Pizza became famous in Italy after the 18th century, but its origins go back to the Later, in the 1st century CE, Italians flavored this plain bread with salt and spices like pepper, as well as herbs like parsley or mint. They called this new, tasty bread ‘focaccia’.
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This was a very handy kind of food because it could be made and eaten easily and quickly. It was baked in ovens made with lava stones from a volcano. Focaccia could be topped with scraps of food and onions. Yet, the people of Naples were the first to put tomatoes on focaccia in the 1700s, which formed the beginning of today’s pizza.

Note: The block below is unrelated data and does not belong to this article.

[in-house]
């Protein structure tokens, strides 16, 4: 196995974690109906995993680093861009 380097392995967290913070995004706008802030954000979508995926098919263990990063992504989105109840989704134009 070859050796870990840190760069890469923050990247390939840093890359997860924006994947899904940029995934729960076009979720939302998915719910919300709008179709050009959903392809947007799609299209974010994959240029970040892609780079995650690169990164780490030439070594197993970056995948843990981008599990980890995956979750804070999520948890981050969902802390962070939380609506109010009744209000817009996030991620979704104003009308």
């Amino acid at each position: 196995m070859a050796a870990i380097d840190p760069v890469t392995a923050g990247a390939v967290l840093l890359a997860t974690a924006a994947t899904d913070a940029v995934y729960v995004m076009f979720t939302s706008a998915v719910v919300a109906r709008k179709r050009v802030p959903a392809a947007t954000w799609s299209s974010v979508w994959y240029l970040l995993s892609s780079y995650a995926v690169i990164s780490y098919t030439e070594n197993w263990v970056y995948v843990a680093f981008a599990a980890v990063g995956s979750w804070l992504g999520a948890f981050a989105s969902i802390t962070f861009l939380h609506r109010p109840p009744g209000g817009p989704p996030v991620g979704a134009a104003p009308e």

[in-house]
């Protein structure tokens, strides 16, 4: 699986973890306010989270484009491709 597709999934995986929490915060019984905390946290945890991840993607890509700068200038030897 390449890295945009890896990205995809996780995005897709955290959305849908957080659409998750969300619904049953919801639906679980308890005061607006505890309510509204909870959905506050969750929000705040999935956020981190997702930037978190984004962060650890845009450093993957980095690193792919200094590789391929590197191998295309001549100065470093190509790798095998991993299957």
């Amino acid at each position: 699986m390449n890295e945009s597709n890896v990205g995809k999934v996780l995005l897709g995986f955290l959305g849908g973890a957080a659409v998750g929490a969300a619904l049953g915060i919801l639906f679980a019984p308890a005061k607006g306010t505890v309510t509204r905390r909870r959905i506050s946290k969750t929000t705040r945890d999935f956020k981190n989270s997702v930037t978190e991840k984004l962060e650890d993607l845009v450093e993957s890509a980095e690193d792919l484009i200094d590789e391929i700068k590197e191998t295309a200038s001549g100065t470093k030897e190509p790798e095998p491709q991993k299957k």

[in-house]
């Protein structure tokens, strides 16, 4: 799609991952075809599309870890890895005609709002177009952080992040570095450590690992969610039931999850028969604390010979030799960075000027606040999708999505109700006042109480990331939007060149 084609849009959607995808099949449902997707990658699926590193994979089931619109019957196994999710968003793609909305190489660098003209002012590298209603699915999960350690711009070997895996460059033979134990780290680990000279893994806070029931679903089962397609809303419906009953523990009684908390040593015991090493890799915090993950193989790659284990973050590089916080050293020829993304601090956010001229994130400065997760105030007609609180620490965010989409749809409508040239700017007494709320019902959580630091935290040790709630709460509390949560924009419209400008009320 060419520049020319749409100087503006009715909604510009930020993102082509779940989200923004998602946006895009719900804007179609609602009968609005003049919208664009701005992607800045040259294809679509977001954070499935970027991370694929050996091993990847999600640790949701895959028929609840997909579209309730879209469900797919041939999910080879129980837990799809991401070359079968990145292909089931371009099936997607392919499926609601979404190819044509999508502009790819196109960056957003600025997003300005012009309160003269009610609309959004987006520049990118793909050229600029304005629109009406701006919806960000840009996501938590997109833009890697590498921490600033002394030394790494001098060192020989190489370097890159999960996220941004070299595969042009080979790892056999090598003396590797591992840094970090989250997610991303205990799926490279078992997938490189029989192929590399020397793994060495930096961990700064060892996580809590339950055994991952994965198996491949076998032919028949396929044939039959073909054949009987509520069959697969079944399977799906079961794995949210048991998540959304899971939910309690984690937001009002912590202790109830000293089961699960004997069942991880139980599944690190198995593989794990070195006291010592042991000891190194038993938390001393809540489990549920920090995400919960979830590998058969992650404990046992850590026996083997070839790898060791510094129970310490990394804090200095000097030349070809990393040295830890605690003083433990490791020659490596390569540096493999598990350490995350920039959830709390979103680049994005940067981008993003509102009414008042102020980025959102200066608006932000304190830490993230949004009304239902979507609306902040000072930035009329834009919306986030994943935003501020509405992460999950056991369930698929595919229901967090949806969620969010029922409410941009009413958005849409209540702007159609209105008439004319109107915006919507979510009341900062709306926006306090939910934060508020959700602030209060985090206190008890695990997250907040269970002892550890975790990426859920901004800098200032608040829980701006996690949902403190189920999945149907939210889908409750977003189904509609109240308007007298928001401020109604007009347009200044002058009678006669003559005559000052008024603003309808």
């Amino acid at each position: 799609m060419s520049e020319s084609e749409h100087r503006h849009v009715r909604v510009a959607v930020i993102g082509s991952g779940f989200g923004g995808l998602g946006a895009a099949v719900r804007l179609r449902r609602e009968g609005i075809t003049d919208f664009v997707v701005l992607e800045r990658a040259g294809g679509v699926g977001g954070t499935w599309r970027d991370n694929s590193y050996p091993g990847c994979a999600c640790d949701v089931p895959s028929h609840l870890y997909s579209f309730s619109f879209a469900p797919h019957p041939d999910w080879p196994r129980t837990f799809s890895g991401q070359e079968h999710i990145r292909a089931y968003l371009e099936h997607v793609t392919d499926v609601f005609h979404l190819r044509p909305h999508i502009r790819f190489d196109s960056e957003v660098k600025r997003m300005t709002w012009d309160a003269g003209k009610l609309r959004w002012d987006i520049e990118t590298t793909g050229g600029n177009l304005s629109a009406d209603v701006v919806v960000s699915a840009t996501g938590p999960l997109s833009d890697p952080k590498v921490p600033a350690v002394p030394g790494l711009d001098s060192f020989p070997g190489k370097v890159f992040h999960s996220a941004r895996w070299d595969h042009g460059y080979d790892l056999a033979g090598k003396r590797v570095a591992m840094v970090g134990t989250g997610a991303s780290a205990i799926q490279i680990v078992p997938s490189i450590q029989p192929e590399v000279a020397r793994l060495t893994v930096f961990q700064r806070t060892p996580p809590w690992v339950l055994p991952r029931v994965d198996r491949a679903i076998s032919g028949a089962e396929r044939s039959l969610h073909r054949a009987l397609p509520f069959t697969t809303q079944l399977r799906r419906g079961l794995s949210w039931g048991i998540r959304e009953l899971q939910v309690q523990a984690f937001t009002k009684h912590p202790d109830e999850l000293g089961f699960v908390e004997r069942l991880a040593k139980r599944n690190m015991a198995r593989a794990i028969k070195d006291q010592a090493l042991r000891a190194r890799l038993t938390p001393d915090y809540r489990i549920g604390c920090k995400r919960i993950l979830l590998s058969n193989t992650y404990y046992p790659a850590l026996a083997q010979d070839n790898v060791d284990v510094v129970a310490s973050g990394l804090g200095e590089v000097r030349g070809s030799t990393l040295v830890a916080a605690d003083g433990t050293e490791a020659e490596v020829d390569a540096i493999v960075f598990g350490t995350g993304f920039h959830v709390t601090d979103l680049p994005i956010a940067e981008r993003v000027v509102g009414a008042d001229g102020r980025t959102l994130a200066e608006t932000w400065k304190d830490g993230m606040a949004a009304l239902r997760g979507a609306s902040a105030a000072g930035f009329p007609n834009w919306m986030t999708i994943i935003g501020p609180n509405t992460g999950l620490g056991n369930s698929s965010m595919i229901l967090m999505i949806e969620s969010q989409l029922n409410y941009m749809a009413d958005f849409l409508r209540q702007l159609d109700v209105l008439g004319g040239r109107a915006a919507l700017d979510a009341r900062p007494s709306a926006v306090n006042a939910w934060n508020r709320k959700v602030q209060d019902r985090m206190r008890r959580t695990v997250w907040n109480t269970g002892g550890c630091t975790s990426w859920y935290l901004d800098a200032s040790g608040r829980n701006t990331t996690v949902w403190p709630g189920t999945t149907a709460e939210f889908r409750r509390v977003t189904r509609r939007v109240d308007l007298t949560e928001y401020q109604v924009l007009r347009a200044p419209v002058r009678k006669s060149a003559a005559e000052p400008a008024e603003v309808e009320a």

The first pizzerias, with wood-burning brick ovens, opened first in Naples, too. The taste of pizza, which was only eaten by the poor people, was unknown to the nobility until 1889, when Queen Margherita and her husband King Umberto I visited Naples. The Queen had heard about the delicious pizzas of the most famous chef in town, Raffaele.
When she wanted to taste his specialties Raffaele made a special pizza for her with the colors of the Italian flag.He used mozzarella cheese (white), basil (green), and tomatoes (red). As it was unusual for queens and kings to eat with the public, Raffaele’s pizza was delivered to the Queen’s palace. The Queen liked this pizza so much that she sent Raffaele a thank you letter. Raffaele named the pizza “Pizza Margherita in honor of the Queen. After this, mozzarella and tomatoes became standard ingredients for pizza.